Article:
Sometimes it’s difficult to place ourselves in time. We think in terms of a good day or a bad day, hopefully plenty of the former, and few of the latter, but imagine the four thousand years it took for the last ice age to melt back from Olympia to the Canadian border, that’s over 133 human generations! Our islands were covered in ice three times the height of the Columbia Center building in Seattle, while deer and those that fed upon them were again wondering the terrain around what is now south Puget Sound.
In a previous post I described the moraine of gravel left at the north end of Griffin Bay by the receding glacier, and in our time how the hill of gravel was slowly dug out and taken to Canada on barges. The top photo shows the height of the original hill and the depth of the hole left from the digging process. In the center of that photo, nearly invisible, is a family with their dogs out for a stroll in the bowl. They are a bit more obvious in the center scene, and as I zoom in, the bottom shot shows them clearly.
While I was cruising down memory lane today on “Google Earth,” I would duplicate that zooming process, going from the entire state of Colorado down to the residence my daughter and her husband bought in Mountain Village, a new town built around the ski industry on a bluff above the old mining town of Telluride, Colorado. This peeking in from space, which utterly fascinates me, shows the scale of geography and our memories that don’t seem to fit that scale, our minds recording those times in human scale, most often from five or six feet off the ground, and, unless we’re pilots, seldom being aware of the “bigger picture.”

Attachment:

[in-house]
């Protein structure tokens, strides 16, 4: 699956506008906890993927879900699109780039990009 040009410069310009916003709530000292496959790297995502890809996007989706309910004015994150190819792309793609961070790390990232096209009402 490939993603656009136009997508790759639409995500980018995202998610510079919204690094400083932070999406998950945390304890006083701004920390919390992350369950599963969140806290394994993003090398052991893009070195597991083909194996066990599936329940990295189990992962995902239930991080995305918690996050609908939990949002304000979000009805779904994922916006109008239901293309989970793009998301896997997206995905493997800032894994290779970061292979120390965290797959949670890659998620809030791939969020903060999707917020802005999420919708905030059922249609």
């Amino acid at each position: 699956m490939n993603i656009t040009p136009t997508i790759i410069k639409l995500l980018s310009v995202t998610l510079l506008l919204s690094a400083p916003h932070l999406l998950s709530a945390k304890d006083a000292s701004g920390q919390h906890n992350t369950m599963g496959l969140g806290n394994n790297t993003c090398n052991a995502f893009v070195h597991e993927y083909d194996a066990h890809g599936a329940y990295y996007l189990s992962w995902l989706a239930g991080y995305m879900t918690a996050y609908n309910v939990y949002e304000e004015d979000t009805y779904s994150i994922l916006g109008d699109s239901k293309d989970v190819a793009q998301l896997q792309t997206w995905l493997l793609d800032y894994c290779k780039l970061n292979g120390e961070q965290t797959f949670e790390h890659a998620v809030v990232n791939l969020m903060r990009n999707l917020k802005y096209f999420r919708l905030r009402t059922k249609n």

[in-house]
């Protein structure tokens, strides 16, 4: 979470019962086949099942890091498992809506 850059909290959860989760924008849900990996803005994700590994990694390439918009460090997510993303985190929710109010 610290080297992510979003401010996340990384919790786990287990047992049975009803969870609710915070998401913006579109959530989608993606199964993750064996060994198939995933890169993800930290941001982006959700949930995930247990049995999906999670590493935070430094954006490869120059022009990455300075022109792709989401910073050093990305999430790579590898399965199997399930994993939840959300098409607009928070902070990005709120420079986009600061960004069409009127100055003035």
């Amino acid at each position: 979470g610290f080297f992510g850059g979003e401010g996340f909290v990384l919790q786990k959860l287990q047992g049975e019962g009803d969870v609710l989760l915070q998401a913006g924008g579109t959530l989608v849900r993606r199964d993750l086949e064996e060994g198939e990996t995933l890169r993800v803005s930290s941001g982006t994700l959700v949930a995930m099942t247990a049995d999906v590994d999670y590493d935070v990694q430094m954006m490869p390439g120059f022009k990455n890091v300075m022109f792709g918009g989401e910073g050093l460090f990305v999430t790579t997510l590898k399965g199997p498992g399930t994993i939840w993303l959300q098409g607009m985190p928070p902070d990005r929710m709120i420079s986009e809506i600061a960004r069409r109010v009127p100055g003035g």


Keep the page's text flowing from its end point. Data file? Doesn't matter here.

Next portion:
Time is the same way to me. The ice sheets built up over hundreds of centuries to incredible depths, so heavy they pushed down the islands we now enjoy, but which were once mountain tops…all now gone as we enjoy the present, then the linear timeline moves forward. The present, we’re told, is going to change the future, with sea levels rising, and people being displaced similar to what the ice sheets did to the local animals back then. We tend to care less about herds of animals than we care about other humans, and we tend to care less about them than we do about our Gross National Product, so we sign the Kyoto Protocol but don’t ratify it.
Oops, there I go riding off on my white horse called “Soapbox.” Closer to home, they’re talking about putting baseball diamonds in that hole where the gravel pit used to be, but that idea has been around awhile, and appears to be moving at the speed of an ice sheet, so I’m not holding my breath. Quite the contrary, I get a great cardio exercise hiking around that bowl, and the view out over Griffin Bay or of Mt. Baker is great!
Photo location: just outside the Town of Friday Harbor at the property once known as the Friday Harbor Sand and Gravel, now owned by San Juan Island Parks and Recreation.